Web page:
The Indiana Pacers are the best defensive team in the NBA right now. Hands down. Zach Lowe did a fantastic breakdown of what they are doing over at Grantland. The Pacers are long, everybody can defend, their guys move on a string — one moves then the next moves to cover — and it’s just good basketball. Not highlight-filled beautiful basketball, but winning basketball.
That defense execution extends to their reserves — with no starters on the floor the Pacers defense would still be middle of the pack in the NBA. No other NBA team can say that.
But Roy Hibbert wanted to make sure the bench guys were motivated Tuesday nigh so he offered a little incentive against the Bobcats, reports the Indy Star.
Keep the Bobcats in the 70s, Hibbert instructed the five reserve players checked in the game. It’s worth $100 per man.
“I’m a man of my word,” he assured them.
In a happy locker room following a 103-76 blowout, the highest-paid Pacer ($13.66 million this season) handed out large bills to three teammates, including one he couldn’t name, Dominic McGuire, who is playing on a 10-day contract. Jeff Pendergraph refused his reward. Ben Hansbrough must wait until Hibbert finds an ATM.
The Pacers are having fun and improving game to game. Paul George to me is an All-Star player who has stepped up with Danny Granger out. Then in a few weeks Granger will not be out anymore and the Pacers offense should improve while the defense remains the same (Granger is a good wing defender).
Hibbert continues to be in an offensive slump that he needs to shake, and there are other questions about the Pacers for the playoffs. But if you can defend you are in games and have a chance.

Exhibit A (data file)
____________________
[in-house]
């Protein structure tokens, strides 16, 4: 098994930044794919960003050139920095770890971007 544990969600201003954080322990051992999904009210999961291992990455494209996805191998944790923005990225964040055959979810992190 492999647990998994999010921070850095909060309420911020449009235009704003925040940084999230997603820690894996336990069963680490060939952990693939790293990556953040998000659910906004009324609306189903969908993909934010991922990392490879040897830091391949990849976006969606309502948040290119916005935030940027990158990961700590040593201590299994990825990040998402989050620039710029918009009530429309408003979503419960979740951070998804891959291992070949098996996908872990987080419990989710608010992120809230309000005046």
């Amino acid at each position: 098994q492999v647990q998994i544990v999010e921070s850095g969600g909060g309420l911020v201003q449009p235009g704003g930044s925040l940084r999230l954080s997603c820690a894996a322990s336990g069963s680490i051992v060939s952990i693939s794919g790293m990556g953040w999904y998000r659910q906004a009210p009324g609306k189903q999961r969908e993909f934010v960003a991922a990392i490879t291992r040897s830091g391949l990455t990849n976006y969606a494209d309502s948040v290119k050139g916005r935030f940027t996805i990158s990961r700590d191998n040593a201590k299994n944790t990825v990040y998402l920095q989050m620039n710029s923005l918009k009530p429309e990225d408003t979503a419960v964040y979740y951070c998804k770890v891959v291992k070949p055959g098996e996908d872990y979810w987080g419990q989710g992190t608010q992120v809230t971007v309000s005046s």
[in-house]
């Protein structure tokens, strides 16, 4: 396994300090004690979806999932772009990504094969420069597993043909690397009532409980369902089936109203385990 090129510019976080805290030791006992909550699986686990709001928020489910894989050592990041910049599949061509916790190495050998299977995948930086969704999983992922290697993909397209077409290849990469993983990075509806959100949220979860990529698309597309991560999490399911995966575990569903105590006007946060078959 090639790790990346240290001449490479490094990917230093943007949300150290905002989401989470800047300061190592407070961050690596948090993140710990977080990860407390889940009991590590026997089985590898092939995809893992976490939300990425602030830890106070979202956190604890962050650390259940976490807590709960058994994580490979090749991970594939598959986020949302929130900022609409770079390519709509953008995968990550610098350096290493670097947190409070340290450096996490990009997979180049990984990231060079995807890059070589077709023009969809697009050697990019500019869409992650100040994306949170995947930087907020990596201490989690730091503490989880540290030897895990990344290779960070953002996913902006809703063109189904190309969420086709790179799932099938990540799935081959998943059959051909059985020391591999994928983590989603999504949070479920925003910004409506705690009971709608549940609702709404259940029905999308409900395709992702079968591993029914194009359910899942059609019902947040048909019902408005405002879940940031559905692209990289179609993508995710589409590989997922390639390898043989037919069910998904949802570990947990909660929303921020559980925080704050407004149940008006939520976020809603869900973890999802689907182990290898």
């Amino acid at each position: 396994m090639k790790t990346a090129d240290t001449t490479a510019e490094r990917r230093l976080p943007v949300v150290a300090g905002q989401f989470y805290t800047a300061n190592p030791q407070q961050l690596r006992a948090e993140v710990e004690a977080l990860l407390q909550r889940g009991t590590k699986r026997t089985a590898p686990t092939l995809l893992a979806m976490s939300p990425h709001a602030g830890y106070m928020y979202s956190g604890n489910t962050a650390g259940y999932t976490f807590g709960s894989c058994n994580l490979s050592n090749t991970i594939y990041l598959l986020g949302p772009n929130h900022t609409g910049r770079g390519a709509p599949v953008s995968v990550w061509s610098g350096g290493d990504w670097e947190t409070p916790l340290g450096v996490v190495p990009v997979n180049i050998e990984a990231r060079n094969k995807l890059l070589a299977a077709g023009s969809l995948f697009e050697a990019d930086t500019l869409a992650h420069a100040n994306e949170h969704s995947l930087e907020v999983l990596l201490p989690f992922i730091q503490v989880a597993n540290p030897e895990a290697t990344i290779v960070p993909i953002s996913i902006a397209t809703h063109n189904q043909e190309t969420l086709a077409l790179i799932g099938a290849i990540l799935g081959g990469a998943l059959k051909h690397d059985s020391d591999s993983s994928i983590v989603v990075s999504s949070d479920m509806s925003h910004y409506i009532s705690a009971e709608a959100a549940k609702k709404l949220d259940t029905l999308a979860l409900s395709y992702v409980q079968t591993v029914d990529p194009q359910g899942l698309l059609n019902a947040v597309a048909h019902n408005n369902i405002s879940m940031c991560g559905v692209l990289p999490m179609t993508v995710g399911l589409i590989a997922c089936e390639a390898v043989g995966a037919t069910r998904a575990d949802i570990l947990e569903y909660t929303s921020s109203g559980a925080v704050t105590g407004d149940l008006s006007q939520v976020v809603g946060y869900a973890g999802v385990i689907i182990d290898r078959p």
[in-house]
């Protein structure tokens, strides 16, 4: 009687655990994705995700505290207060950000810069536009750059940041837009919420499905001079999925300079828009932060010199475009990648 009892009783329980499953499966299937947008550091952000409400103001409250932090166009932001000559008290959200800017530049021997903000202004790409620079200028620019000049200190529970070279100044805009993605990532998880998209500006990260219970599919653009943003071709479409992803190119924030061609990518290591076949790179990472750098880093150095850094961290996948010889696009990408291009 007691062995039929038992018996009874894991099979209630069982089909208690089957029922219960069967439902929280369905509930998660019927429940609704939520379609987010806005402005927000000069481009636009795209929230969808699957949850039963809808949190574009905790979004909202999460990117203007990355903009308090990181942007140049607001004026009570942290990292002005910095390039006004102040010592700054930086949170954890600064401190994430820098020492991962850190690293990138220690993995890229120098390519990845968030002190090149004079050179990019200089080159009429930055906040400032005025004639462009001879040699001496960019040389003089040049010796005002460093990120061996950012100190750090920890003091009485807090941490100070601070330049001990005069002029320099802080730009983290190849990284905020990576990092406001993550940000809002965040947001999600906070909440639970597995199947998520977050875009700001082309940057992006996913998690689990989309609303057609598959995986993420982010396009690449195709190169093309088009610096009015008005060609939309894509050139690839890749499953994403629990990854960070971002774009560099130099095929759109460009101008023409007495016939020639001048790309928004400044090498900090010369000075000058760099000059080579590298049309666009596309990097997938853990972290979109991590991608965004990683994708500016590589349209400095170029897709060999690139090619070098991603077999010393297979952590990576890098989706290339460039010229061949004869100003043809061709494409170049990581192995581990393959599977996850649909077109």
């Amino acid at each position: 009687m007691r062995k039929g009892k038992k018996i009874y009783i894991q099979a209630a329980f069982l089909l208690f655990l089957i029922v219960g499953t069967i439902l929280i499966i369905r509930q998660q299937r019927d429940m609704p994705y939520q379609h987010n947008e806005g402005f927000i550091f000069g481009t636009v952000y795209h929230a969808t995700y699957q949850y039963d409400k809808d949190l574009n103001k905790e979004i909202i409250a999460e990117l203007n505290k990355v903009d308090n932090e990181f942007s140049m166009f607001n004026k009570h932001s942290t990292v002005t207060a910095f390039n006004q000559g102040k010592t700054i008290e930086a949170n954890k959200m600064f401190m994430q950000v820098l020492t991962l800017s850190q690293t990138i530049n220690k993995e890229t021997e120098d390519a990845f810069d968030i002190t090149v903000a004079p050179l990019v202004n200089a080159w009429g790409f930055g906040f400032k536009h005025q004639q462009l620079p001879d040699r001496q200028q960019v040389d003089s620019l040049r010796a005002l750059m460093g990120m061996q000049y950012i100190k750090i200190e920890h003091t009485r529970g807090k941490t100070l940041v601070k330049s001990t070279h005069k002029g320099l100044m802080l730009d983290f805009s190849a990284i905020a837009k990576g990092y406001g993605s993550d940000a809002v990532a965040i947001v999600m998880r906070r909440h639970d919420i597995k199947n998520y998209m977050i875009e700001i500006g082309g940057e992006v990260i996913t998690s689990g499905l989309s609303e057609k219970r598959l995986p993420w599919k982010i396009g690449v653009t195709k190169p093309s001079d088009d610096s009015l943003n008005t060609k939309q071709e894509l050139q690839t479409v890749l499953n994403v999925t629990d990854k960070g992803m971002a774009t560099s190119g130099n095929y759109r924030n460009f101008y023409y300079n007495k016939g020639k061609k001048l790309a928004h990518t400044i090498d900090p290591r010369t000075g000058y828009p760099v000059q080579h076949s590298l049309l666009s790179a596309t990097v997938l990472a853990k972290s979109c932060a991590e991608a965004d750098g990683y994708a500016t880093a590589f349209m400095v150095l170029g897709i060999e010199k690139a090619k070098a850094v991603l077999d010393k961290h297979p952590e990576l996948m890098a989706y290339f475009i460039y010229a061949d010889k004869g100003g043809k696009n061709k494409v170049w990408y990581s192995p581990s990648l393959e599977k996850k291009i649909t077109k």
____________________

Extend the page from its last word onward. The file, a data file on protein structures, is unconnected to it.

And if you can motivate the bench to defend, all the better. And Hibbert may have found a way.
During the 2014-15 season, Rockets star James Harden said the Warriors “ain’t even that good.”
Golden State went on to reach the last three NBA Finals, twice beating Houston in the playoffs, and win two championships.
The Rockets have since re-tooled around Harden, Chris Paul and several quality role players and are in first place. Houston looks like the biggest threat to the Warriors in the Western Conference.
Rockets center Clint Capela on the Warriors, via Dave Schilling of Bleacher Report:
“I expect to beat them,” Capela says.
That’s a fine sentiment. Saying it publicly is another matter. Not even Harden did that a couple years ago. He was recorded during a pregame team huddle.
There’s a fine line between self-fulfilling confidence and providing bulletin-board material to the opponent. There’s already some animosity between the teams stemming from the Stephen Curry-Harden MVP race in 2015, and it has bubbled since. No matter how harmless Capela’s remark might have been intended to be, it’ll be met contentiously in the Bay Area.
Oklahoma City traded for Victor Oladipo out of Orlando to be their third scorer, behind Kevin Durant and Russell Westbrook. It didn’t exactly work out that way, Durant bolted town and when Westbrook went off Oladipo was looking for a place to fit in.
That place turned out to be the Pacers.
Oladipo has been playing like an All-Star this season with Indiana, and last week he was key in snapping Cleveland’s 13 game win streak, then turned around and dropped 47 points on Denver. For the week he averaged 35.7 points a game, shot 45.7 percent from three, plus grabbed 7.7 rebounds per game.
That will get you named the PBT Extra Player of the Week.
Paul George – who told the Pacers he’d leave in free agency, prompting them to trade him to the Thunder – expected boos in his return to Indiana.
Pacers fans delivered.
They’ve also booed him every time he has touched the ball, which will certainly persist.
WASHINGTON (AP) — Point guard John Wall was in the Washington Wizards’ lineup Wednesday night against the Memphis Grizzlies after missing nine games with a sore left knee.
Coach Scott Brooks said Wall would play in the mid-20-minute range, perhaps a bit more.
The Wizards (14-13), currently in first place in the Southeast Division, went 4-5 in Wall’s absence.
“He such a force offensively,” Brooks said of Wall. “He’s a two-way player and he’s one of the few guys in the league that can find open 3-point shooters going 100 miles an hour in transition.”
Wall, 27, is averaging 20.3 points and 9.2 assists per game.